Gould admitted to Seldomridge that he so admired Fernald’s turn of phrase that he forwarded Fernald’s email to Monsanto’s employees. Unfortunately, since we are before a California jury, Judge Bolanos had us redact out all reference to California, but the video was still effective.

The plaintiff’s trial team closed its case with the videotaped testimony from former Monsanto product salesman, Kirk Azevedo, who joined Monsanto on an idealistic impulse after seeing a speech by Monsanto’s founder, Robert Shapiro. During that talk, Shapiro described his vision of a green, clean and safe future in which Monsanto would make itself an exemplar of good corporate citizenship. Azevedo recalled Shapiro describing his vision for “reducing in-process waste and the factories of the future not being these spewing pollution factories, but, you know being these plants that are going to be green and we can, you know, help, you know, save the world in this regard.”

Azevedo then described a subsequent deflating interaction with a Monsanto senior vice president at a training seminar for the chemical company’s market managers. The V.P. was dismissive, “We don’t know what Robert Shapiro is really talking about here. He’s just kind of this visionary guy. This sort of thing isn’t really what we’re about. We’re about making money, so get that straight.”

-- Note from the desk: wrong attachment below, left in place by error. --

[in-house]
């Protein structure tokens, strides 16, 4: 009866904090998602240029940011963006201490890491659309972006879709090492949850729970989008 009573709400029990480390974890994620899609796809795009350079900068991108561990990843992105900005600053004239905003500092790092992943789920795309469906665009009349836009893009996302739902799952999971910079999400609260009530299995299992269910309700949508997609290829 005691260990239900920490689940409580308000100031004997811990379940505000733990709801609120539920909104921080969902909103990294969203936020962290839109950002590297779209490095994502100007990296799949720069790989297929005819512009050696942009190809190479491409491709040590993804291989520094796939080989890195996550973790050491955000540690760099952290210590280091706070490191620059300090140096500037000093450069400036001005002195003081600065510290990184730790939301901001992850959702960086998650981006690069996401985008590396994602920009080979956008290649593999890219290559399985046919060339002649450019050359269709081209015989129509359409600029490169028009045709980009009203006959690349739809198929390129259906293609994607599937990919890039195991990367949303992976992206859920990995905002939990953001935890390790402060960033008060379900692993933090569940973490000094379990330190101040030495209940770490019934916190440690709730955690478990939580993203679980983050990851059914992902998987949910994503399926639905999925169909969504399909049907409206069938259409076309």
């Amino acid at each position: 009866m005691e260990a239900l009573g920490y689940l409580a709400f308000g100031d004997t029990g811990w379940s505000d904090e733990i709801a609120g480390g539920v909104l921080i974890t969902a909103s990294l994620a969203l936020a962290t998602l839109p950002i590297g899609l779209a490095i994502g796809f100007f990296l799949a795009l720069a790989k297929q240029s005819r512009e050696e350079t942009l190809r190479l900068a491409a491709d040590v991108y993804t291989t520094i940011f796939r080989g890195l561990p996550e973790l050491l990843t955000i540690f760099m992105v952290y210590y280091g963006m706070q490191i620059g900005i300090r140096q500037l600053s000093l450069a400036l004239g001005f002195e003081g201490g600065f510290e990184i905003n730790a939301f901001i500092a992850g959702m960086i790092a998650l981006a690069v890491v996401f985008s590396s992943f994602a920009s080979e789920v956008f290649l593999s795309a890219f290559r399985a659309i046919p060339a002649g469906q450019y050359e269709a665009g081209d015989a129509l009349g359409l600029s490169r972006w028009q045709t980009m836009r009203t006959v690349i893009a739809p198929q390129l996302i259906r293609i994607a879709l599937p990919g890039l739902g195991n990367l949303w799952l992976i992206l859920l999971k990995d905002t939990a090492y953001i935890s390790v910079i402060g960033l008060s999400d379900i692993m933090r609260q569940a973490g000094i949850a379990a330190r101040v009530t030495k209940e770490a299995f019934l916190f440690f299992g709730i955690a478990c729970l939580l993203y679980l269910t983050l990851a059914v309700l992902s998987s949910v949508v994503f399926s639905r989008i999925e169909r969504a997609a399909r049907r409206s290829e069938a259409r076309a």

We feel that the trial is going our way. Earlier in the morning, Wisner read a stipulation to the jury describing Monsanto’s value, which is relevant to the company’s ability to pay large damages. In June, Monsanto sold itself for $66 billion to Bayer (a German company cut from the same corrupt, manipulating and deceptive cloth as Monsanto). We were disheartened when Judge Ramos cautioned our side against any mention of Monsanto’s $66-billion market value to the jury. Finally, we stipulated with the company’s defense counsel that we would only use the company’s book value; a relatively paltry $6.6 billion. The tradeoff is that we can mention that Monsanto has $3.3 billion in cash on hand.

Here are key highlights from the Monsanto trial based off of Robert F. Kennedy's daily entries: